‘“There’s basically three categories of renters,’” says Andy Hudson, marketing director for American Flag Self Storage. ‘“There are businesses that use it as a distribution center. Tenants that use it for office supplies: [for example,] doctor’s offices will keep supplies there. Then there’s the homeowner that’s using it as storage during a move. They’re all pretty much small businesses, but tenants will rent ten or so units at a time.’”
And it should come as no surprise that illicit goods often follow pathways carved by the commodities of legitimate commerce.
A US Drug Enforcement Administration brief for 2006 reports: ‘“North Carolina is a destination state for cocaine, as well as a staging and transshipment point to the more northern states along the Eastern Seaboard and in the Midwest, including Virginia, West Virginia, Ohio, Pennsylvania and New York.’”
Similar to textile and clothing produced in Central American and shipped northward to US and Canadian consumers, much of the cocaine supply comes through Mexico, then to states like California, Arizona and Texas before reaching transshipment areas such as North Carolina, according to the DEA.
The role of trade globalization and immigration in the contemporary illegal drug supply chain is apparent. When the North American Free Trade Act was approved by Congress in 1994 it accelerated overland shipping between Mexico, the United States and Canada, also facilitating increased drug shipments.
Activists in the fair trade camp also argue that NAFTA and the Central American Free Trade Agreement, which was approved last year, are displacing rural Mexicans and Central Americans from their land, causing them to flee to the United States to support their families. North Carolina had the fastest growing Hispanic population during the 1990s, quadrupling from 1990 to 2000, according to the US Census.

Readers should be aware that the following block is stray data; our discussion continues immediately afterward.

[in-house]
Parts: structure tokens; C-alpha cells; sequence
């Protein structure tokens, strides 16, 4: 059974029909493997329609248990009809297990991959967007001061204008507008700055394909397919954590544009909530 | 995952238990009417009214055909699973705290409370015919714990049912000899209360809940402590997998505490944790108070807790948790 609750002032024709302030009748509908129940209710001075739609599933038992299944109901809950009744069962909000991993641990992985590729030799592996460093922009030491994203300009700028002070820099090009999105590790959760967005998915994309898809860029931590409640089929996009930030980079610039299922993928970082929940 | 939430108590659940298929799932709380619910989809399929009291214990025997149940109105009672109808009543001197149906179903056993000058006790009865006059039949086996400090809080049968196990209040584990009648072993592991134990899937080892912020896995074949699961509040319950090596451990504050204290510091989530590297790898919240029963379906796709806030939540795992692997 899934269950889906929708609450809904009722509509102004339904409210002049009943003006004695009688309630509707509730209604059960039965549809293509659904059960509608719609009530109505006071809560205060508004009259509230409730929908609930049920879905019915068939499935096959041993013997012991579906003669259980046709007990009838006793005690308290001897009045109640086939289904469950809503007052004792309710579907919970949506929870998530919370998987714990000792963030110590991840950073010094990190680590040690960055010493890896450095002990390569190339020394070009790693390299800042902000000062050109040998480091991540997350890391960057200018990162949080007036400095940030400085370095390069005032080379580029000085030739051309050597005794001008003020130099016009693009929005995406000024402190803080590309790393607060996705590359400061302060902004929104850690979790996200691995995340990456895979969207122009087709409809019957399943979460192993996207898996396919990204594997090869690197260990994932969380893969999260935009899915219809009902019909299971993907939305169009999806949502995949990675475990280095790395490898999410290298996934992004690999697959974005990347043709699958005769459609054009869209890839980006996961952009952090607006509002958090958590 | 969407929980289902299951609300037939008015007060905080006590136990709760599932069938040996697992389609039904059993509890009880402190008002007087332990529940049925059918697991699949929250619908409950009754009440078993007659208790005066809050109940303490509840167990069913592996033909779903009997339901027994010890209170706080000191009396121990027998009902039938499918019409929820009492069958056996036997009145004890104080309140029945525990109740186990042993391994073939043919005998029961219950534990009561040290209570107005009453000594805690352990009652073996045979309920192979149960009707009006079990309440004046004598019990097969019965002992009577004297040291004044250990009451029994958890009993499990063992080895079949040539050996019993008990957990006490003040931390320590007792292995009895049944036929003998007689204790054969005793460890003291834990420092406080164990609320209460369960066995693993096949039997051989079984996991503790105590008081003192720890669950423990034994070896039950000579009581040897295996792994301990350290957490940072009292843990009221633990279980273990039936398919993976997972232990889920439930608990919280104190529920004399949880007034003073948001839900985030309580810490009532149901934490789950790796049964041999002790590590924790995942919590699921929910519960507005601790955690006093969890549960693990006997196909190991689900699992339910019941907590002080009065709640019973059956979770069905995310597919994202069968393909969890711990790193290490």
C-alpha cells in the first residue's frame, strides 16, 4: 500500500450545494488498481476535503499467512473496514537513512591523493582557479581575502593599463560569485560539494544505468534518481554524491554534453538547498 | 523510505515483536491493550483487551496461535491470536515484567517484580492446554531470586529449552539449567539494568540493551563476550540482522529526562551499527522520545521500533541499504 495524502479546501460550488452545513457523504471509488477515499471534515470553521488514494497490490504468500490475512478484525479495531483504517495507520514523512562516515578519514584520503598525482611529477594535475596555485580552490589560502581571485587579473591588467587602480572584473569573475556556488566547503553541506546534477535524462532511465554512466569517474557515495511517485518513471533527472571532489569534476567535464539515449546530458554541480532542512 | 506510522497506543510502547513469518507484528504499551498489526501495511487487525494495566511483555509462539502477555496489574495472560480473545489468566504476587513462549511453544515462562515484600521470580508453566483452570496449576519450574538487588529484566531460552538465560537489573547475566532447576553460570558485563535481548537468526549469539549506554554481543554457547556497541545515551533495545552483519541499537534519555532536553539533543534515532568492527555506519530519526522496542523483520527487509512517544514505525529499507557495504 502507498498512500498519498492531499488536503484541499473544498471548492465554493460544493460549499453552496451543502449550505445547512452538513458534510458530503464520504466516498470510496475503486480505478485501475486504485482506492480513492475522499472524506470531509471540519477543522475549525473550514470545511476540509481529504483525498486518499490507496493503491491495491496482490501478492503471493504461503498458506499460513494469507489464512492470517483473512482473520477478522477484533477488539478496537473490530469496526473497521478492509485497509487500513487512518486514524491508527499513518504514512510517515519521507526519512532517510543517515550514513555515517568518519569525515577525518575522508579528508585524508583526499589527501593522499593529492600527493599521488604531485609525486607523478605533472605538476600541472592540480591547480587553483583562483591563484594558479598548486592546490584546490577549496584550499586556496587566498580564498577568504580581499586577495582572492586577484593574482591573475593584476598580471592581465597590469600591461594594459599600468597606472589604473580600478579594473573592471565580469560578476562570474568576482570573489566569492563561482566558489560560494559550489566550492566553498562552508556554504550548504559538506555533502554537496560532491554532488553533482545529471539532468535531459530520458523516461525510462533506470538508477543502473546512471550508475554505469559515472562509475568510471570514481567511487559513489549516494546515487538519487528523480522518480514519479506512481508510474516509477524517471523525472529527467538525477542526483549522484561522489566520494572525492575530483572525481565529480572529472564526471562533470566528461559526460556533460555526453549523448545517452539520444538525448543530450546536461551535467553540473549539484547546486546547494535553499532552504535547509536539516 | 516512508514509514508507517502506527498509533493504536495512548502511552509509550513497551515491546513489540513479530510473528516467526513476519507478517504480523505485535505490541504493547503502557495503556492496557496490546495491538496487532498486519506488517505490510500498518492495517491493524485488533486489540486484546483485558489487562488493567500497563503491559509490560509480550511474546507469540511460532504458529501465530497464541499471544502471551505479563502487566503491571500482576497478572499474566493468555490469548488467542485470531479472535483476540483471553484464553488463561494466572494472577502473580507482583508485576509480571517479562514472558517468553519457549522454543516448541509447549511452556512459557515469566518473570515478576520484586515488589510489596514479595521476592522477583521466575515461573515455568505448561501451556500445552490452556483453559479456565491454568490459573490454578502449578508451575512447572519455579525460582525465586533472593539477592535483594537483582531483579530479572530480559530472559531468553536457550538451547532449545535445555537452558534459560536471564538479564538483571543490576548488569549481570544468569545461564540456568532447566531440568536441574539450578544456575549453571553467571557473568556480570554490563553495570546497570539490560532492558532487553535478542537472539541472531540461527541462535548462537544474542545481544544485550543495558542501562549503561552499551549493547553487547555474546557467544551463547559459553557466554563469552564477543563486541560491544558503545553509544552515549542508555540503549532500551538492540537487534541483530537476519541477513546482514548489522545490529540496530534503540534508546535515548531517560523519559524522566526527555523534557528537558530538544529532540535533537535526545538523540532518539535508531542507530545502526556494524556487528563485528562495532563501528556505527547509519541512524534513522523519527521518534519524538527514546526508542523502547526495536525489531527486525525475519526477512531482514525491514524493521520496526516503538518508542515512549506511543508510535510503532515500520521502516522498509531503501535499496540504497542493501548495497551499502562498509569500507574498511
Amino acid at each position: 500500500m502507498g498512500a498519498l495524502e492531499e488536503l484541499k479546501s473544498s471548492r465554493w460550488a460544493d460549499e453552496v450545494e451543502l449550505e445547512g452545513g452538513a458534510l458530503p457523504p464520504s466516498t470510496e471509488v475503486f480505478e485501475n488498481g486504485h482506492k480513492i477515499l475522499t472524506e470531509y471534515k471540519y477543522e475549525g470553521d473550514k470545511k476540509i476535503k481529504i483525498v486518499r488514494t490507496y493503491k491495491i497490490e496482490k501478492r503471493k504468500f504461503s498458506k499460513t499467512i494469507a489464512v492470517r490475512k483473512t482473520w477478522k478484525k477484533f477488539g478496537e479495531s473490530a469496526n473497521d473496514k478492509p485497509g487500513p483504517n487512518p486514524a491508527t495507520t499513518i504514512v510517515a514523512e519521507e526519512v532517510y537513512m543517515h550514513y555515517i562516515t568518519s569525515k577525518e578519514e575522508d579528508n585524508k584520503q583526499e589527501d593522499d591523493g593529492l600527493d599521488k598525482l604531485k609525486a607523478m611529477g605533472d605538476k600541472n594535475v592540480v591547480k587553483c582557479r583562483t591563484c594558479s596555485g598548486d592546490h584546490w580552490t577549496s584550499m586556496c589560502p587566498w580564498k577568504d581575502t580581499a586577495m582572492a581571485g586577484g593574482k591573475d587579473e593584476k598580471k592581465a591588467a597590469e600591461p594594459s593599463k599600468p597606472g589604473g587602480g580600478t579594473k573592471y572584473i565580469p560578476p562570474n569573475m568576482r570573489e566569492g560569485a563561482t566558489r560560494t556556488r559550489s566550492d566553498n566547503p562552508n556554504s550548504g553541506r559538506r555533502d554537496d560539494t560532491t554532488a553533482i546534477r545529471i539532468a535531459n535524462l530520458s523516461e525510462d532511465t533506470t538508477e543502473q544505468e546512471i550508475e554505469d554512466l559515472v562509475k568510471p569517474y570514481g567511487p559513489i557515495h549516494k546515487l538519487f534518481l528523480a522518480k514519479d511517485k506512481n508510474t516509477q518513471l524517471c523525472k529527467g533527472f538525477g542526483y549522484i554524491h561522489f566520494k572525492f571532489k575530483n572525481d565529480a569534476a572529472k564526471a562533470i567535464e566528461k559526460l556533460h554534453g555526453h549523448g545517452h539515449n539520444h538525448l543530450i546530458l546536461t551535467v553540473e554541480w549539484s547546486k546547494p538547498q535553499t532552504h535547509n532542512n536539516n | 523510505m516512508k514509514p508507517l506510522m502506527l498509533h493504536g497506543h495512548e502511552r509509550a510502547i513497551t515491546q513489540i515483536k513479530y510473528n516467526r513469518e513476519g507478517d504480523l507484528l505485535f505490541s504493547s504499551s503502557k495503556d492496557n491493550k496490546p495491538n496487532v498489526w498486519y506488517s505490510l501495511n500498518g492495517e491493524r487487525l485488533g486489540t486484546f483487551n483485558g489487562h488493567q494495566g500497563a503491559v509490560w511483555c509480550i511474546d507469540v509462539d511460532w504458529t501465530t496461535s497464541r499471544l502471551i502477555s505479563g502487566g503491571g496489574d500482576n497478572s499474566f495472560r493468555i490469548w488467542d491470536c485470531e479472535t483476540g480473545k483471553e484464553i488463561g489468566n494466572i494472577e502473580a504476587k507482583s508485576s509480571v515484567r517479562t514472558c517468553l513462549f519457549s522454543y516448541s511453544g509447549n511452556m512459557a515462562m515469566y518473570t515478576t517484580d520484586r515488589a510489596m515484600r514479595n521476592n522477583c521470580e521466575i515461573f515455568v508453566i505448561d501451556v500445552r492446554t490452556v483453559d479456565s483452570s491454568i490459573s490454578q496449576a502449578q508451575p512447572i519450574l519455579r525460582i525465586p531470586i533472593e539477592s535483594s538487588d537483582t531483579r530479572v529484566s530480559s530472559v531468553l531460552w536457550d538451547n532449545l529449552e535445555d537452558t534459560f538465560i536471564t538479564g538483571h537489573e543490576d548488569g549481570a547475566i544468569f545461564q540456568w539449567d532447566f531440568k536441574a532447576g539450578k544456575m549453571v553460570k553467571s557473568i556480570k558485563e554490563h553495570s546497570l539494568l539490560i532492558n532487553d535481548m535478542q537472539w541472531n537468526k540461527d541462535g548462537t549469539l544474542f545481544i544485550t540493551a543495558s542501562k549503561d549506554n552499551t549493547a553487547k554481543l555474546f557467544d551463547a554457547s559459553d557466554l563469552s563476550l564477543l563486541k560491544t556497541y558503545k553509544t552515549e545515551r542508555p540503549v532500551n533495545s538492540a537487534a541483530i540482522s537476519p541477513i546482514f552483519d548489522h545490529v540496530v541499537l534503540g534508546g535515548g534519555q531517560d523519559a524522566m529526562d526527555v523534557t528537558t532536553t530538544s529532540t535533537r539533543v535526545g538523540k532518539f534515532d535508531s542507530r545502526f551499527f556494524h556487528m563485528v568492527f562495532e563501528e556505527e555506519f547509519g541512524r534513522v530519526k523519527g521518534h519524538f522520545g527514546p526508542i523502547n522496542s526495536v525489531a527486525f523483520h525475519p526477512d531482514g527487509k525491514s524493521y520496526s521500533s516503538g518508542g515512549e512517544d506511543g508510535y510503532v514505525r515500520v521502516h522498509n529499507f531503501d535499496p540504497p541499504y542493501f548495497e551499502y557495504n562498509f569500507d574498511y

The 2003 North Carolina Drug Threat Assessment published by the US National Drug Intelligence Center notes that ‘“North Carolina’s vast stretches of rural terrain, particularly in the west, provide opportunities for criminal groups to conceal drug-related activities.’”
‘“Criminal groups often store cocaine in rural and urban areas in North Carolina on a temporary basis before transporting it into other areas,’” the report continues.
Again, not surprisingly, drug traffickers have been known to use self-storage units as staging areas for their trade.
Federal court documents describe how federal agents established that convicted drug dealer Elton Turnbull used a storage unit at an American Flag Self Storage location near the intersection of US Highway 29 and 16th Street in northeast Greensboro before he was arrested in 2002.